BLOG: Health scrutiny and the NHS’s current pressures

Posted on 25/01/2023 by Ed Hammond.

Over the past few months we have been working to better understand how the arrangements for scrutiny of health and care services will be changed by the 2022 Act. In particular, the Act removes the power for council overview and scrutiny committees (in unitary and upper tier authorities) to refer proposals for “substantial variation” in local health services to the Secretary of State, where specific, serious concerns are raised about those proposals.

We’re still waiting for clarity on these points from the Department for Health and Social Care.

At the same time, the NHS in England is in crisis. Huge pressures over the winter show no signs of abating – even if the situation has slipped off the front pages in the past couple of weeks. Ongoing strike action has called attention to the fragile state of the health and care system – at A&E and in the ambulance service, where problems are perhaps most visible, but also in social care, whose lack of capacity and resilience many consider to be the root cause of many of the challenges the system now faces.

This is not new, of course; although the pandemic has exacerbated the weaknesses in the health service, the knock-on impacts of poor health and social care integration has been understood for many years (and are in fact one of the core justifications for the current system reforms). Successive Governments have, however, been coy about the issue – either ploughing more funding unstrategically into acute services (where people failed by the care system end up, further exacerbating pressures) or assuming that minor, time-limited funding boosts will somehow “resolve” a crisis in social care that is systemic, and that has been well over a decade in the making.

Local authority scrutiny functions find themselves in an invidious position with regard to these issues. On the one hand, the idea of looking at system pressures, and understanding the impact they have on local people, is a no-brainer – an obvious thing for scrutiny to look at. The impact of A&E waits, stretched primary care services and serious worry for people with acute and chronic conditions demand some kind of intervention and understanding from council scrutiny functions.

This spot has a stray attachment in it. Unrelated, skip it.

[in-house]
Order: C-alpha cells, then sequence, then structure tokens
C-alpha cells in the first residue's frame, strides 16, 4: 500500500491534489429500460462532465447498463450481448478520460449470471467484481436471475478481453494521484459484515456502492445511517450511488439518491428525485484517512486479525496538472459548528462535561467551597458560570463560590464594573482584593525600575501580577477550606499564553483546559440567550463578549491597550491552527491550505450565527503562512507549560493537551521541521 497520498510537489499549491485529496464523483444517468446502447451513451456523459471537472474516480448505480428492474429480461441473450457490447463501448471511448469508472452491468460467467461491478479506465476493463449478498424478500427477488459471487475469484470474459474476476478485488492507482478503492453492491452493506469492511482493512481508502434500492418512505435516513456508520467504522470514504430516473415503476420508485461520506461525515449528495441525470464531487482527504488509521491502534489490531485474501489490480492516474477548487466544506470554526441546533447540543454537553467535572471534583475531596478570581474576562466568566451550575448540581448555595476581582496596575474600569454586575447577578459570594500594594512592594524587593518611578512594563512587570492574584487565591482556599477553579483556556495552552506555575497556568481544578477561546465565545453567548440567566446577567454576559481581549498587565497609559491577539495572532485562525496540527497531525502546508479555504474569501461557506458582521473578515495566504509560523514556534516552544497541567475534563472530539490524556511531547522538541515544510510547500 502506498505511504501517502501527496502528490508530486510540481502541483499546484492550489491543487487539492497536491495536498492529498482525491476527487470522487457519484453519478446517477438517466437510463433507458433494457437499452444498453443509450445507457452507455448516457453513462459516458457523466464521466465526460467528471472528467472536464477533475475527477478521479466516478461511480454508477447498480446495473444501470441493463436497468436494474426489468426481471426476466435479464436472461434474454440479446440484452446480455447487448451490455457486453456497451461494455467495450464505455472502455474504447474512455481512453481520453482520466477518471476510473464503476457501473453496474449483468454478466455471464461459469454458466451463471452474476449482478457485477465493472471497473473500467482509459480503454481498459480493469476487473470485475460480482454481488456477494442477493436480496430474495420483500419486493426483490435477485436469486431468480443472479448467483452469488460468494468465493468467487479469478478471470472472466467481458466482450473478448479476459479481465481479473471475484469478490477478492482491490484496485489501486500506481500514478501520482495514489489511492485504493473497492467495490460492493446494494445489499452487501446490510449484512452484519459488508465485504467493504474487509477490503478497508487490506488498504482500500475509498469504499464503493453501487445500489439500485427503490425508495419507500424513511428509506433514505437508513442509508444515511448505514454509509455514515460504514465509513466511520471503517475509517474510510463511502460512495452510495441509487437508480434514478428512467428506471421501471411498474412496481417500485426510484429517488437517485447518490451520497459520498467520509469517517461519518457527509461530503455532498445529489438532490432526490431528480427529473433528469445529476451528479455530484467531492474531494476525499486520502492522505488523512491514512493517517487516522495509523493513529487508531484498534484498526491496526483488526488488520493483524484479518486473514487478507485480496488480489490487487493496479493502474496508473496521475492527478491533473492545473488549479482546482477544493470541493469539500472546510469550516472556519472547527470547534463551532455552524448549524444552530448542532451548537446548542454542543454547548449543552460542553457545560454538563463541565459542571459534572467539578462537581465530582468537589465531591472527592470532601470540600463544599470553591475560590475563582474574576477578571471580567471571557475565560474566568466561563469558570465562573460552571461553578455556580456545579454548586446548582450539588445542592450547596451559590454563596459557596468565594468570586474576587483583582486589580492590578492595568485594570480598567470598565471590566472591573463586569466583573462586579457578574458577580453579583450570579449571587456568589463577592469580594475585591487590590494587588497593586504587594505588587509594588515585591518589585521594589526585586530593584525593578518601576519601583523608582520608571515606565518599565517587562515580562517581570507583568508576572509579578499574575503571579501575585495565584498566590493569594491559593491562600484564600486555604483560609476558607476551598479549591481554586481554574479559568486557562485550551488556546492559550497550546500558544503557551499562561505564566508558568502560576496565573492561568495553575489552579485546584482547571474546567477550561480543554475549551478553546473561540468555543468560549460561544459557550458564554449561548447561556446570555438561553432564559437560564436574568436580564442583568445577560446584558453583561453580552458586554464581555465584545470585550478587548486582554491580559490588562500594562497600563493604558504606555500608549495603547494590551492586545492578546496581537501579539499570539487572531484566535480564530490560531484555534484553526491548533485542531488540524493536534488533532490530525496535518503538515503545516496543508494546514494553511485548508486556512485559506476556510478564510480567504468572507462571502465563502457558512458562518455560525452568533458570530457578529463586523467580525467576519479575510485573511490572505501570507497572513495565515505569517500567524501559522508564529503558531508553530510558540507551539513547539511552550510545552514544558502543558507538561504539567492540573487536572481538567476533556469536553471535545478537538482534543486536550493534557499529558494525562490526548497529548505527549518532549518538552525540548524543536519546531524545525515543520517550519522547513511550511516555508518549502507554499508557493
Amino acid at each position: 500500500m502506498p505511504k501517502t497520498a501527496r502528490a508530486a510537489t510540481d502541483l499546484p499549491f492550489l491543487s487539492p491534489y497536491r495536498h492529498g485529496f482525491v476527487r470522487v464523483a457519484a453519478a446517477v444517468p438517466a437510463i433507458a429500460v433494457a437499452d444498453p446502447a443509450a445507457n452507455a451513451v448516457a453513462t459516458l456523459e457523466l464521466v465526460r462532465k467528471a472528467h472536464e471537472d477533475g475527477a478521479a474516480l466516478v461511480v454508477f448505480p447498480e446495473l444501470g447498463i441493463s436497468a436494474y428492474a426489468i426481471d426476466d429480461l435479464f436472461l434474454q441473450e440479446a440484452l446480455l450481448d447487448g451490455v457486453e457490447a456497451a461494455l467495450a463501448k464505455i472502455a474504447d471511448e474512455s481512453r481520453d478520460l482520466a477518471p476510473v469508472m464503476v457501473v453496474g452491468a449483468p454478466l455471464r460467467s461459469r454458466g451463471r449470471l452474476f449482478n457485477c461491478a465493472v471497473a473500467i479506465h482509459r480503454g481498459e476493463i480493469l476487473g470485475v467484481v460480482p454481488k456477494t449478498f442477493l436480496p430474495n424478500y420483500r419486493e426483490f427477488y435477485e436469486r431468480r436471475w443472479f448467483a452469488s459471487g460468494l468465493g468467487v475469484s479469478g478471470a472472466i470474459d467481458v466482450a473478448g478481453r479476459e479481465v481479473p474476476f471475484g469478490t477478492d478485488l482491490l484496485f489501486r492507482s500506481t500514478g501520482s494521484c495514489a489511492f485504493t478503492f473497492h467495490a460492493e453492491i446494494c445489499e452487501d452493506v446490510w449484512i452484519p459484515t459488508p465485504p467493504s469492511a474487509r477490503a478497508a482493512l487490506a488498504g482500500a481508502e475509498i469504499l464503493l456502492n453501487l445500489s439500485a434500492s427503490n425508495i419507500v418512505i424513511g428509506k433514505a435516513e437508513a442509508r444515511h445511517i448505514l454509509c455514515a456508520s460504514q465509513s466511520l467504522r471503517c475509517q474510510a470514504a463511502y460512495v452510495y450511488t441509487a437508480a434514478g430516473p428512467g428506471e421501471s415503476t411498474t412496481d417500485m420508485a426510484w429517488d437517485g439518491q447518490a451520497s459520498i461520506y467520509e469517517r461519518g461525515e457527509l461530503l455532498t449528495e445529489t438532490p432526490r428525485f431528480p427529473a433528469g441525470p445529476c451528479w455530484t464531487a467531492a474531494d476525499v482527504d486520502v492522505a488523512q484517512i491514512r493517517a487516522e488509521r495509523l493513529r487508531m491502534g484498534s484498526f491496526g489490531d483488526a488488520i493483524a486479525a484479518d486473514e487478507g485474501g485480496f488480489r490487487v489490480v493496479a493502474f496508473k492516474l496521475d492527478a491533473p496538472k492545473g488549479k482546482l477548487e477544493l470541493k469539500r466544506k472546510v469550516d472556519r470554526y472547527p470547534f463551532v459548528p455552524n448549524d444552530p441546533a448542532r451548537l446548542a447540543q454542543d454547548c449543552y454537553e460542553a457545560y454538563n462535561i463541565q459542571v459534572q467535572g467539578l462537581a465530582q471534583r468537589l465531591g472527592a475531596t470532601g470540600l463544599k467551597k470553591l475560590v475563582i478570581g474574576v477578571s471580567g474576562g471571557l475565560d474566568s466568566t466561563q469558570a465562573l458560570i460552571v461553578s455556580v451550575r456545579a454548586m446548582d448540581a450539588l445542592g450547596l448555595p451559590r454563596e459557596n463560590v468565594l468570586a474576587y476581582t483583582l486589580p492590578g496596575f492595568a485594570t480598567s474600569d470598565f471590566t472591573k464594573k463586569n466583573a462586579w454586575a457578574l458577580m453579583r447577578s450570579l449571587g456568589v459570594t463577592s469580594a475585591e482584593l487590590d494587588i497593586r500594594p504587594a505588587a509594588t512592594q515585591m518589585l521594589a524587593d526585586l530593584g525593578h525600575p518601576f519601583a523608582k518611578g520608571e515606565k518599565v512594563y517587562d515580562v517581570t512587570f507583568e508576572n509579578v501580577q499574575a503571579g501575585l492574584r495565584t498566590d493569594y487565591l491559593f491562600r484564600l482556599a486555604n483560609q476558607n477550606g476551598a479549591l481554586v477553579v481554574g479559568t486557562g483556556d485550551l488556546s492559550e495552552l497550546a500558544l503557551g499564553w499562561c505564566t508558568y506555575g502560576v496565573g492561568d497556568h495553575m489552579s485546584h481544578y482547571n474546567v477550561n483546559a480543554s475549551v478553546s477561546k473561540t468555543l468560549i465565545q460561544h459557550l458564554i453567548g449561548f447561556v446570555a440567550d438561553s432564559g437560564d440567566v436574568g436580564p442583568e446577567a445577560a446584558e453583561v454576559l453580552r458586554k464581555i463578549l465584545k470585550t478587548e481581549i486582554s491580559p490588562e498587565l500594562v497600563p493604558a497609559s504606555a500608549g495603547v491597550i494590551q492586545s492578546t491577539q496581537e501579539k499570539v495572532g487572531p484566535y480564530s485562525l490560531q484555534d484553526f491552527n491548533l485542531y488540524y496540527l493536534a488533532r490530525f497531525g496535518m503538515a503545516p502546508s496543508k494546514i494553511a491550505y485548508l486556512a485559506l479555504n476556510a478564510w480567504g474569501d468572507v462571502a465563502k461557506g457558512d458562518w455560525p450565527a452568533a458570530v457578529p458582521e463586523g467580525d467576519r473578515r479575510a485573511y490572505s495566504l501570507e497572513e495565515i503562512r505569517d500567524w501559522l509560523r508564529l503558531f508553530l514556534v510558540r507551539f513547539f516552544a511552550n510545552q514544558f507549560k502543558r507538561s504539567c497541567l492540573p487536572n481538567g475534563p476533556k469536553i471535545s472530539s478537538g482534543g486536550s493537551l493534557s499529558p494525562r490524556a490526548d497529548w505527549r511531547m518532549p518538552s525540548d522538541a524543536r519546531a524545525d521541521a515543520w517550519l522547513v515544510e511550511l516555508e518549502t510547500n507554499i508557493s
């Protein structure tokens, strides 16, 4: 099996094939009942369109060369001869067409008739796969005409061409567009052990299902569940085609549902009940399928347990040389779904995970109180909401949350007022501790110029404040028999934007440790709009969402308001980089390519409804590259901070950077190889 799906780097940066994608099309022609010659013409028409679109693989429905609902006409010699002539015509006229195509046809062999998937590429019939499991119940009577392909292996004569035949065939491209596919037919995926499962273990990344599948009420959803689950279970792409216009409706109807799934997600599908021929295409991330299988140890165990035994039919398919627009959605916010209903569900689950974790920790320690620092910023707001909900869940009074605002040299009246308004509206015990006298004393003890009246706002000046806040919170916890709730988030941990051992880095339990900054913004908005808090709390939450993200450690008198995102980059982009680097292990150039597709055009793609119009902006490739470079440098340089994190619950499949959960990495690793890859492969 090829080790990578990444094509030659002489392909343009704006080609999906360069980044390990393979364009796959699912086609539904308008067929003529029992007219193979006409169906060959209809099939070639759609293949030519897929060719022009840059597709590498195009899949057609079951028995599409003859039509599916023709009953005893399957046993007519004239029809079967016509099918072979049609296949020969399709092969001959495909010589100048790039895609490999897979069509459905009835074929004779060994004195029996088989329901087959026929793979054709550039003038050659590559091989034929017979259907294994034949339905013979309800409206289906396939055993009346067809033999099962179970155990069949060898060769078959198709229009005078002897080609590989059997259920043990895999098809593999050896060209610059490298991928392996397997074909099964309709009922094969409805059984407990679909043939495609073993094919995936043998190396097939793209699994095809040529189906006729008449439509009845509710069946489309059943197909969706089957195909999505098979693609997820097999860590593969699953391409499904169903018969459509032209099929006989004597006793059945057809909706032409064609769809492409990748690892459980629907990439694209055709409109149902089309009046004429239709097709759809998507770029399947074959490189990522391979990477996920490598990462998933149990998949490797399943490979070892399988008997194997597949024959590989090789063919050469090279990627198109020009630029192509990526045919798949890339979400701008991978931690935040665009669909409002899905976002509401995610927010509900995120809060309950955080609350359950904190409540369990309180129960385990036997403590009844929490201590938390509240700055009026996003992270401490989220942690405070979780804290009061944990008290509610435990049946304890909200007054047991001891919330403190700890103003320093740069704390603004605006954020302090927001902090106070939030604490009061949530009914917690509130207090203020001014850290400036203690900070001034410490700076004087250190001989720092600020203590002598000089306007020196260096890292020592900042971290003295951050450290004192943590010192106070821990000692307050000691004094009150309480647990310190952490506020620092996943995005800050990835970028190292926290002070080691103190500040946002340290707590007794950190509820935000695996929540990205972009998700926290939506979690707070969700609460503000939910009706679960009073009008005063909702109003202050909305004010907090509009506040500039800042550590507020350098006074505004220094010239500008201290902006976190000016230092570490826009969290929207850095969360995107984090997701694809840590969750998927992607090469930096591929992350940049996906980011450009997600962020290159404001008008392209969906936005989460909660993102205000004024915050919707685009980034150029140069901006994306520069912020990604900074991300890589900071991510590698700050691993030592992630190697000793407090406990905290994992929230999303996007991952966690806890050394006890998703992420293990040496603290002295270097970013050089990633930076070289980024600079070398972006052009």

On the other hand – what would such interventions achieve? It may sound fatalistic but we know the situation is dire – looking at it more closely won’t change that situation. It is already at the top of the priority list of most senior officers, and Cabinet members, in local government. Despite all our and their efforts there is clearly no solution in sight that is not national in scale and focus. What could scrutiny recommend that would provide solutions?

The answer may lie in finding small solutions to small, but pivotal, problems. The wider situation is overwhelming, seemingly unresolvable. But the way that the consequences of this national crisis hit home at local level may be something we can do something about – even if that “something” is small in the scheme of things. Scrutiny may be able to look at the resilience and capacity of local care providers, or the impacts of the pressures on those with complex needs who may be especially worried about what is happening in secondary and tertiary care. Scrutiny might listen to people who have had recent, poor experiences – not to magically find solutions but to find ways to at least mitigate the worst of these problems. Scrutiny can, of course, help to raise public understanding – and the understanding of councillors themselves – of the link between health and social care, and that “social care” isn’t something that is just “provided” to the physically infirm and elderly.

Even if the end of the winter – when it comes – may result in some easing of the present crisis, it is clear that without addressing the fundamentals, the crisis will not end, it will just recede in the public consciousness. Scrutiny can work to keep up political pressure for change. It can help to build and maintain positive and effective working relationships between the NHS and local government.

If you have been carrying out scrutiny work relating to the current pressures in the NHS, or are thinking of doing so, we are keen to hear from you as we would like to highlight this kind of work on our website. Please drop us a line at

About the Author: Ed Hammond

Ed leads CfGS's work on devolution, transformation and on support to councils and other public bodies on governance and accountability.